That is a similar story to humans. We don't know what such genes might do, and unraveling what difference these genes may have made to behavior will take a lot of additional understanding of developmental biology. Much easier to work out what is going on when you can examine the biochemistry in vitro as with starch enzymes.
The paper also makes clear why finding evidence of selection can be a difficult empirical problem at the moment:
Uniquely placed sequence reads from pooled DNA representing 12 wolves of worldwide distribution and 60 dogs from 14 diverse breeds (Supplementary Table 1) covered 91.6% and 94.6%, respectively, of the 2,385 megabases (Mb) of autosomal sequence in the CanFam 2.0 genome assembly11. The aligned coverage depth was 29.8× for all dog pools combined and 6.2× for the single wolf pool (Supplementary Table 1 and Supplementary Fig. 1). We identified 3,786,655 putative single nucleotide polymorphisms (SNPs) in the combined dog and wolf data, 1,770,909 (46.8%) of which were only segregating in the dog pools, whereas 140,818 (3.7%) were private to wolves (Supplementary Table 2). Similarly we detected 506,148 short indels and 26,619 copy-number variations (CNVs) (Supplementary Files 1 and 2). We were able to experimentally validate 113 out of 114 tested SNPs (Supplementary Table 3 and Supplementary Discussion, section 1).
If that sounds confusing, that's because it is confusing. Right now whole-genome sequencing is not yet routine, and whole-exome sequencing is not routine for creatures other than people. So maximizing the available data means working with partial genomes at varying levels of coverage, often accumulated for other purposes by other research groups using different sequencing platforms. Verifying sequence differences is not trivial. Generating a sample of gene sequences from many individuals is challenging, particularly as different individuals may be covered or not for different parts of their genomes.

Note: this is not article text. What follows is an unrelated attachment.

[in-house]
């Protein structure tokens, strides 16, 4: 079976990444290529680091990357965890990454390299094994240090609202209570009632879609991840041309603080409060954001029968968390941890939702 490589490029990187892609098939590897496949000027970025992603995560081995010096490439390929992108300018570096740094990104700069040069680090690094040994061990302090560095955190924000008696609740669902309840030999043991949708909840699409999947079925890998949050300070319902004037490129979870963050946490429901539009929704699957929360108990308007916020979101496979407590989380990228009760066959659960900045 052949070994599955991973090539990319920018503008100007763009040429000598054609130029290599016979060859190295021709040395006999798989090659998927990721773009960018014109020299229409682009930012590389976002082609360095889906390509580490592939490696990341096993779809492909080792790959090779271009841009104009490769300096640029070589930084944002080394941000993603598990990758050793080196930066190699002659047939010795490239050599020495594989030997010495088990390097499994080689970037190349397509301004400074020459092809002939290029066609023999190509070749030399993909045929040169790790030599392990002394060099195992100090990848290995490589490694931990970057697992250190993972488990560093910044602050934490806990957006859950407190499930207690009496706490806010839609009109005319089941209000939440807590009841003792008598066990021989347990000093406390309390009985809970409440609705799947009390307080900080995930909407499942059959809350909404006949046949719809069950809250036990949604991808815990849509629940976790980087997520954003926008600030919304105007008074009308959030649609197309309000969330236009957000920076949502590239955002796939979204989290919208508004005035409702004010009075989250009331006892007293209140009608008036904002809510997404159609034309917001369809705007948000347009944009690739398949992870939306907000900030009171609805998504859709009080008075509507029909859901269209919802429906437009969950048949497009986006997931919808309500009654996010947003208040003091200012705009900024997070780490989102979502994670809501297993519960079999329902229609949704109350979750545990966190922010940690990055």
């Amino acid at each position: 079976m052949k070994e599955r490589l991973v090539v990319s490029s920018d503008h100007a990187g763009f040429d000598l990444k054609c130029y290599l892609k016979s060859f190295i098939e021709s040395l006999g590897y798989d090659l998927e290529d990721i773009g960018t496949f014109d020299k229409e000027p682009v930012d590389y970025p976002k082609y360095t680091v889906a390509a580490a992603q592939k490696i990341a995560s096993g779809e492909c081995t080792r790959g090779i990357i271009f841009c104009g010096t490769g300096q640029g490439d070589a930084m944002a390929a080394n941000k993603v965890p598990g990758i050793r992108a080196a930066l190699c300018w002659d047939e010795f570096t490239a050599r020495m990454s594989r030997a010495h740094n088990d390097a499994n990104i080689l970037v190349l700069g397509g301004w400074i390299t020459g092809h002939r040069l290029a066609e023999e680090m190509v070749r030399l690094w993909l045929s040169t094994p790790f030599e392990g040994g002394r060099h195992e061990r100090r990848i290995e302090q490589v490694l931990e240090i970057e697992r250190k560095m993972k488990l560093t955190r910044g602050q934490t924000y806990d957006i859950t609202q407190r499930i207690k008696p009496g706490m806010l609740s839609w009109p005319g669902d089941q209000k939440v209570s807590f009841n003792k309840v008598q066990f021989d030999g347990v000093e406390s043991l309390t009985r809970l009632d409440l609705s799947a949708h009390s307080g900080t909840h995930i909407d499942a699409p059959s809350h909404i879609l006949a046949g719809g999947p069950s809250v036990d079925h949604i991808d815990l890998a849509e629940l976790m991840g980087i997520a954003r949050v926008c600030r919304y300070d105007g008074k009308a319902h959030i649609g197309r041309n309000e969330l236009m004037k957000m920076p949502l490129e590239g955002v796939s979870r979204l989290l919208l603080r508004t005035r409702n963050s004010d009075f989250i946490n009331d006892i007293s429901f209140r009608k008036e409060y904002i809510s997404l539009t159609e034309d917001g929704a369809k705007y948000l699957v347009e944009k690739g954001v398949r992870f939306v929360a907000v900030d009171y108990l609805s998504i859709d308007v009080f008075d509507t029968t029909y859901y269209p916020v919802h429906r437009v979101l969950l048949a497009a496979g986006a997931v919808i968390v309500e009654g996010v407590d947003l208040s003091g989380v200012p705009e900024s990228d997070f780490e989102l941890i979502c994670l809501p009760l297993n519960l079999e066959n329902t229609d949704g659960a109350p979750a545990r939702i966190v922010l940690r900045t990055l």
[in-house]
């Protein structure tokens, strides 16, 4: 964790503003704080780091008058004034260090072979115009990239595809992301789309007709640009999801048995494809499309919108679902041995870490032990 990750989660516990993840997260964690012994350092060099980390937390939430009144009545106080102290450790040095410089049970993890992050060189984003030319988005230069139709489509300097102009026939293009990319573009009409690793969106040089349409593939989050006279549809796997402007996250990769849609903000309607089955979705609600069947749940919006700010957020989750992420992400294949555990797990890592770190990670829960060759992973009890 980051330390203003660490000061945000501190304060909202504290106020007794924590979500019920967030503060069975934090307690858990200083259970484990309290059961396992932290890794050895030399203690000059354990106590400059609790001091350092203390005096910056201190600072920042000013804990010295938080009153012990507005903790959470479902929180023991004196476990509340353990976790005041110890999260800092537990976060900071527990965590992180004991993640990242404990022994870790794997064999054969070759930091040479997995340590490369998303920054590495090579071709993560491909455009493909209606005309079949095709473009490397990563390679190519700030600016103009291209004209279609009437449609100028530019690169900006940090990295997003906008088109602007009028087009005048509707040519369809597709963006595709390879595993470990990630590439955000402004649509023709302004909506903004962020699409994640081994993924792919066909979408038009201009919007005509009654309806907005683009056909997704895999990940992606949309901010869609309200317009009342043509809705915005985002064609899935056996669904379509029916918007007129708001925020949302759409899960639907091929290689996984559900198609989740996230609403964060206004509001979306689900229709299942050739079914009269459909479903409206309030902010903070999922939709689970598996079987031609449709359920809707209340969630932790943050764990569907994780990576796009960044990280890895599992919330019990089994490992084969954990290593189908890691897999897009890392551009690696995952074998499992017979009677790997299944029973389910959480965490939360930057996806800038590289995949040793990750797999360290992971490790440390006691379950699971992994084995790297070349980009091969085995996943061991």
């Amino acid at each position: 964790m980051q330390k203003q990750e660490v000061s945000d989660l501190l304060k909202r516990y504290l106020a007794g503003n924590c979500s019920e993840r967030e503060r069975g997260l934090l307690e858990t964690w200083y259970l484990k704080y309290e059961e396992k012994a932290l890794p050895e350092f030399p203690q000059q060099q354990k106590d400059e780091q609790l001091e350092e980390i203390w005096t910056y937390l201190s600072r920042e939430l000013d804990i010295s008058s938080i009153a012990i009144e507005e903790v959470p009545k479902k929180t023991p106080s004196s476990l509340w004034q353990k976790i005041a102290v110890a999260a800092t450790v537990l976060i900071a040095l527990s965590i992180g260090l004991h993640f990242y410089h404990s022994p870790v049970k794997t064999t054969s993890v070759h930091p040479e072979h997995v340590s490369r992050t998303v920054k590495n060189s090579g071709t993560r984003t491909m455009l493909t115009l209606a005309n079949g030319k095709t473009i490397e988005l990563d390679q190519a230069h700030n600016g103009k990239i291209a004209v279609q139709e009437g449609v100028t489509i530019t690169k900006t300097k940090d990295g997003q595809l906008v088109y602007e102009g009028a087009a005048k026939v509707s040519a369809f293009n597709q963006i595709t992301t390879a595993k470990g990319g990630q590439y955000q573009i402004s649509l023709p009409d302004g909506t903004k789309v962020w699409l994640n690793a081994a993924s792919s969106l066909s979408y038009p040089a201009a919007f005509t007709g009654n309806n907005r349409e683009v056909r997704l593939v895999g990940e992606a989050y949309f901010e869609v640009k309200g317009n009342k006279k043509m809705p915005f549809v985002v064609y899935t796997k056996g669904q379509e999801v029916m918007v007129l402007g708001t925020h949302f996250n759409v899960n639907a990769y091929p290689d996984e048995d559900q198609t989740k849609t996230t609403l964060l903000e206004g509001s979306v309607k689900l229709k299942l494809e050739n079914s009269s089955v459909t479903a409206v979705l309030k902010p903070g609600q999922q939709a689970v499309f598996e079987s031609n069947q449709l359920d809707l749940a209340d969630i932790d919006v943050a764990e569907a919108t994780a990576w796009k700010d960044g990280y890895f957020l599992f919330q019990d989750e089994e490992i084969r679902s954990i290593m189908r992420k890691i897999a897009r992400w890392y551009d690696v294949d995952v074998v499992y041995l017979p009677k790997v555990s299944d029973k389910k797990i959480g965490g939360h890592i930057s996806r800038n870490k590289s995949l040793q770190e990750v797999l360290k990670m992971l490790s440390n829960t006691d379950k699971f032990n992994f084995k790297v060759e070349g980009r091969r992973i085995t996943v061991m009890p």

Studying selection requires a fairly large sample of genomes. This paper establishes evidence of selection on a few things in which domesticated dogs are mostly the same, and all are different from wolves. In other words, these are "complete sweeps" or "near-complete sweeps", in which a new genetic variant has become mostly fixed within the domesticated dog sample. A larger sample of dogs would be able to test selection with a broader range of strength and initial date, including "partial sweeps" and selection on standing variation that may have already existed in ancestral wolves before being subject to selection in domesticated dogs. So this paper opens a new area of inquiry on the causes of domestication without ruling out that we will discover much, much more about the history of selection in dogs.
One really cool possibility is that we will uncover convergent or parallel patterns of selection in dogs with different geographic origins. Already we know that body size and pigmentation have been subject to selection in different dog breeds, and that single genes transferred across breeds have been important parts of that process. There are a few cases in humans where the extensive geographic dispersal of a single adaptive variant can explain the present distribution of a trait. But in many more cases, different human groups have attained traits by parallel selection on different genetic variants. Because humans control the breeding of dogs and traded dogs across long distances in historic times, we may find that dogs are much less affected by parallelism and much more by long-distance gene flow than humans. But we won't know until we put that hypothesis to the test.